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triceretops
02-10-2005, 02:00 PM
OK, so "backlist" means a book that has been out awhile but still sells enough copies to keep it in print.

Midlist means an average book, average author.

Frontlist means major campaign and ad push by publisher

Now you have terms like: run-away-best-seller--best-seller--breakout-best-seller.

So, a midlist best seller is an average book, average campaign, that accomplished better than average sales.

A frontlist best-seller is one that got preferential treatment and lived up to expectations. It's possibly on its way to becoming a best-seller.

A break-out best seller is perhaps a midlist that gained ground very fast and is approaching frontlist best-seller status.

A best-seller is usually national, and high in achievement sales, which garners major reviews in the trades and major newspapers that professionally rate books like the NYT.

A run-away-best-seller is popular world-wide and is the top of the chain--such as the Potter series books. Or is a run-away the same think as a break-out?

Am I close on any of this?

From this list, I guess I was just a midlist that went to backlist. Damn, these ranks are like being in the military, but I feel that they are extremely important terms in the pub world. I would humbly love to meet a front-lister, and proclaim "I am not wooooorthy?"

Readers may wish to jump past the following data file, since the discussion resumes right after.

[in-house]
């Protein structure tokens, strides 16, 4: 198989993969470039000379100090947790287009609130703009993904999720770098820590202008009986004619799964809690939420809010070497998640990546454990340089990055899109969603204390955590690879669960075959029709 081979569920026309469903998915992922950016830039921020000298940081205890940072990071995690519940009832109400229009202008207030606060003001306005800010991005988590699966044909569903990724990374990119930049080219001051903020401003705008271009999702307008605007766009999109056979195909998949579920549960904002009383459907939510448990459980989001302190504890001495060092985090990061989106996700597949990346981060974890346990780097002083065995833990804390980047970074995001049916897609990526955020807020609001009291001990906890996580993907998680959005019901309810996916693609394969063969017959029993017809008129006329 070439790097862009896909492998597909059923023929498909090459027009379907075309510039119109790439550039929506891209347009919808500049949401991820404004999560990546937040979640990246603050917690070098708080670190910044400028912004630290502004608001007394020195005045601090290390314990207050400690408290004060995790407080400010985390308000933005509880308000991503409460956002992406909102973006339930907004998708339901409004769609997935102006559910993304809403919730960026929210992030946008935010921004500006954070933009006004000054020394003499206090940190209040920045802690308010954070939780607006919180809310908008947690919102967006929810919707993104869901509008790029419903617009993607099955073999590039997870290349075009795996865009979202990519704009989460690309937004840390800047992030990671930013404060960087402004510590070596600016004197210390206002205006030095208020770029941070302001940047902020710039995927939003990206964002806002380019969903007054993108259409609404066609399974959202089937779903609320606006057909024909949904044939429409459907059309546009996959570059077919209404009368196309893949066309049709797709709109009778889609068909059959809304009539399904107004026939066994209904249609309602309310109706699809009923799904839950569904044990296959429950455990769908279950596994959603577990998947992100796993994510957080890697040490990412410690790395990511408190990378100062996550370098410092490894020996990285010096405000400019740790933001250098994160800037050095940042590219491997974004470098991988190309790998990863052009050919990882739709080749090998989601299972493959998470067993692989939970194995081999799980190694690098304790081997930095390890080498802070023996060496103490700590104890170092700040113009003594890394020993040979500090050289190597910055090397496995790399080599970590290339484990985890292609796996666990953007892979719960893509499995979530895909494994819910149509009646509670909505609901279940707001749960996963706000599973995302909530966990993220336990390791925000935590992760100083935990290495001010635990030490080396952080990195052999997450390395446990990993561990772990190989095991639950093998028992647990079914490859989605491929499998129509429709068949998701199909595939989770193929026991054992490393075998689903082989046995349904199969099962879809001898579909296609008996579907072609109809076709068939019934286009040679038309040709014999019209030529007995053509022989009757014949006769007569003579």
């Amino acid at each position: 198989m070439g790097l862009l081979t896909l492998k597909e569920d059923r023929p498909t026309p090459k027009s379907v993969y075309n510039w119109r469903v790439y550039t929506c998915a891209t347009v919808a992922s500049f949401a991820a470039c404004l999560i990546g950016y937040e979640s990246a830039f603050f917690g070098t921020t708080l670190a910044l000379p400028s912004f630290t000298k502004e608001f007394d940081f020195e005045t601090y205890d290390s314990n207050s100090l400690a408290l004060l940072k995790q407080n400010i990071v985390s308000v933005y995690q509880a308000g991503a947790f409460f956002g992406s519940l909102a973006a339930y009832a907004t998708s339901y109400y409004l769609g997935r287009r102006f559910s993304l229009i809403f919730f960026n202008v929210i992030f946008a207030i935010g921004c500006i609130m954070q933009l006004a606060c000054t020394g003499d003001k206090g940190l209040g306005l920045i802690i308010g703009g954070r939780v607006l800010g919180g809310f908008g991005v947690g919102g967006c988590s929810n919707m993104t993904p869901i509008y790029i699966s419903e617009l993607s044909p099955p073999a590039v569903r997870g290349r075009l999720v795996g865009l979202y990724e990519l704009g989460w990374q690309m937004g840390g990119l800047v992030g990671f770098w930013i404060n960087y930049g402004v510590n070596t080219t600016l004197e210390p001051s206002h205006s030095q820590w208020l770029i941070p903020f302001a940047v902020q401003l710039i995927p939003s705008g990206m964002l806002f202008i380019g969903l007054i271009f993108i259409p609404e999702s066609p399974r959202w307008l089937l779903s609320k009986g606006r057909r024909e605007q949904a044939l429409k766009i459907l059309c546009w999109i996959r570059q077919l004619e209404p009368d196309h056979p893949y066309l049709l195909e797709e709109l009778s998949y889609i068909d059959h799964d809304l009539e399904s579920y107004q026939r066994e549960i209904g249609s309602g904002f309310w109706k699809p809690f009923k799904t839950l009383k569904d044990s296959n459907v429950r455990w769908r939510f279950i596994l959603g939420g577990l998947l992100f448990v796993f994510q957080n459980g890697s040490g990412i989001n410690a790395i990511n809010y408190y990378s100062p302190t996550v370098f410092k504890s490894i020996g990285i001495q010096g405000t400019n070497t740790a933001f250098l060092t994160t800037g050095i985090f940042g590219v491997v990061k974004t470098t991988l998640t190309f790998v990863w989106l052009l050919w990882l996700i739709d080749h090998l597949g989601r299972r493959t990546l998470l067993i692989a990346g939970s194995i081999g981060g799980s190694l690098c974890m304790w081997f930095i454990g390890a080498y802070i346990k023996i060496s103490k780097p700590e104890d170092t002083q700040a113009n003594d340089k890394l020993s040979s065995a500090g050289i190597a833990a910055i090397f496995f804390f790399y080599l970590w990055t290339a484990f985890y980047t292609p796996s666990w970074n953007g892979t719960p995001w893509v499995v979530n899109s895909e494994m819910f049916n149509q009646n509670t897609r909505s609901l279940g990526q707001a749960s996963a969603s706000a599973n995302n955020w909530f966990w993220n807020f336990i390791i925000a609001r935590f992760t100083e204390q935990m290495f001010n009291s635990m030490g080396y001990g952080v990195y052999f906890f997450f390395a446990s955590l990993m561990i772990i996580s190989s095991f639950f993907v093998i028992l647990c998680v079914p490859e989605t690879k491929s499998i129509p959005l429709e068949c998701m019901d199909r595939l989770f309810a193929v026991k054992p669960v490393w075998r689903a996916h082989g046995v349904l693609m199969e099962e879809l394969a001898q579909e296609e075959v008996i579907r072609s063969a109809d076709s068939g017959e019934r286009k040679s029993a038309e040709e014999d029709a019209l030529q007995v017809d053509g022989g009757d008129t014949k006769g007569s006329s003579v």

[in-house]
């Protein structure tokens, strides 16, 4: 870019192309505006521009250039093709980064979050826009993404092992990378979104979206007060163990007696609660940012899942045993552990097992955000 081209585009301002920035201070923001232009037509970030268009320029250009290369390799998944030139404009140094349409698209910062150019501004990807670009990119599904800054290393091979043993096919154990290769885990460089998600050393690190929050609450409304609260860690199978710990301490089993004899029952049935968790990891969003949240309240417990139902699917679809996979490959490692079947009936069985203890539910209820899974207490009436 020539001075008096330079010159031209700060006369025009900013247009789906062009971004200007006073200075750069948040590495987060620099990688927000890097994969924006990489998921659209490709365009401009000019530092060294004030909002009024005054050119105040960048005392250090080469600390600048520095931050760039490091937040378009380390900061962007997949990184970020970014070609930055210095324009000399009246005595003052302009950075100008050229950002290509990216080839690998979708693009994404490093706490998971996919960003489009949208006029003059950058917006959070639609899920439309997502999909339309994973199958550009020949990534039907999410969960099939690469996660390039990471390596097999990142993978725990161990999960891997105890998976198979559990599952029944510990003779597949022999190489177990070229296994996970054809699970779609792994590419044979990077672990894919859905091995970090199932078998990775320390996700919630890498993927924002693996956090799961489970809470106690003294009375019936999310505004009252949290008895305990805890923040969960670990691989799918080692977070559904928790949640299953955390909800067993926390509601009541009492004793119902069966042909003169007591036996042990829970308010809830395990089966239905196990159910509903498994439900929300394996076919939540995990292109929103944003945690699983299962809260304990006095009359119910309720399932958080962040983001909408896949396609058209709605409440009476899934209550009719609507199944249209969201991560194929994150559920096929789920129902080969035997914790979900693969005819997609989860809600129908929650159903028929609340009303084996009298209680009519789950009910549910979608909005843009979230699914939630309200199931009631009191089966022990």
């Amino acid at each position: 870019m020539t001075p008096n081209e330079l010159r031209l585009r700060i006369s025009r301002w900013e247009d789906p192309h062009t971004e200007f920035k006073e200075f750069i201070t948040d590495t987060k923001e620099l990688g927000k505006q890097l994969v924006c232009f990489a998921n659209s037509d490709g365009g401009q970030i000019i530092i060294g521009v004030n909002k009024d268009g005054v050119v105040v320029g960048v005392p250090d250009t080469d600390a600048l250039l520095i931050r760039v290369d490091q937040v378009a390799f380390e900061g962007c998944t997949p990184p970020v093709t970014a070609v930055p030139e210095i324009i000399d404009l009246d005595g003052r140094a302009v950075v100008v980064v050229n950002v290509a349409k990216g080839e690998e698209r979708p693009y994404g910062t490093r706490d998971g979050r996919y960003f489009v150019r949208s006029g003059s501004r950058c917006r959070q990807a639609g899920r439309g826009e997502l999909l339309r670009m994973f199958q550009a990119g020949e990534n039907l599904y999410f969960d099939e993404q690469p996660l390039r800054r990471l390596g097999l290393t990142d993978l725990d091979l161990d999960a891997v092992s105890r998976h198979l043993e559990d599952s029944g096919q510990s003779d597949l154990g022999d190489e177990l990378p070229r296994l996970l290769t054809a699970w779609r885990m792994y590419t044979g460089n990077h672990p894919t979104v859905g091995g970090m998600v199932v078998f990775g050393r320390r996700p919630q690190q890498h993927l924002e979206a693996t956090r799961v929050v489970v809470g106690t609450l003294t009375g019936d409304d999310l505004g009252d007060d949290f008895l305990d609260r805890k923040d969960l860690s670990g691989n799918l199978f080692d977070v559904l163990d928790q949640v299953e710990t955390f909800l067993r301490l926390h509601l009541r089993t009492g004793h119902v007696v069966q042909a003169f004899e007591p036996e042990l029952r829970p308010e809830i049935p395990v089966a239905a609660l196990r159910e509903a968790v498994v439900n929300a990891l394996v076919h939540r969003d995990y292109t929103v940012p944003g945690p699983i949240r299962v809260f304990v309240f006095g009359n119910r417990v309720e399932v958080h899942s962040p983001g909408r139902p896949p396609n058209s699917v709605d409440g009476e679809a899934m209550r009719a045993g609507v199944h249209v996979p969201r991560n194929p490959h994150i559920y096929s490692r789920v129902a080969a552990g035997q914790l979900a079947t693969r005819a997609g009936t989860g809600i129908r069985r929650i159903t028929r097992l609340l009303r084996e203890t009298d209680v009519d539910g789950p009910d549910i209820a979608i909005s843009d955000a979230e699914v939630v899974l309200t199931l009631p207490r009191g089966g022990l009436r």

Where would a vanity author fit here?

NomadPress
02-10-2005, 08:32 PM
Hi Tri,
Frontlist usually just means a book that has been published in the most recent season--a frontlist title would be any title published for the Winter/Spring 2005 list. Backlist books are any books that aren't on the front list, regardless of sales (unless they are taken out of print, and then they are just plain done).

As far as best selling goes, it depends on the genre and market. You can have a very technical book for a niche market that sells 5,000 copies, but if your entire market is only 6,500 people, you definitely have a best seller. And that's part of the problem--any publisher could say they have a best seller, since there is no set definition. That's why when trade publishers say they have a best seller, they define the term: "New York Times best seller," or "Booksense 76 Pick" or whaterver.

One figure that is always tossed around is that the average book, regardless of genre, sells 3,000 copies. I don't know how accurate that number is, but I hear it often. It could be the publishing industry's urban myth.

CACTUSWENDY
02-14-2005, 10:19 PM
:Hail: ............WOW...WHERE DO YOU GET ALL THIS INFORMATION FROM?...I HAD NO IDEA IT WAS THIS INVOLVED......AND ALL THIS TIME I THOUGHT IT WOULD BE NICE JUST TO GET PUBLISHED....SIGH...(I'M SUCH A BABY)

LOVE YOU GUYS......WENDY ........;)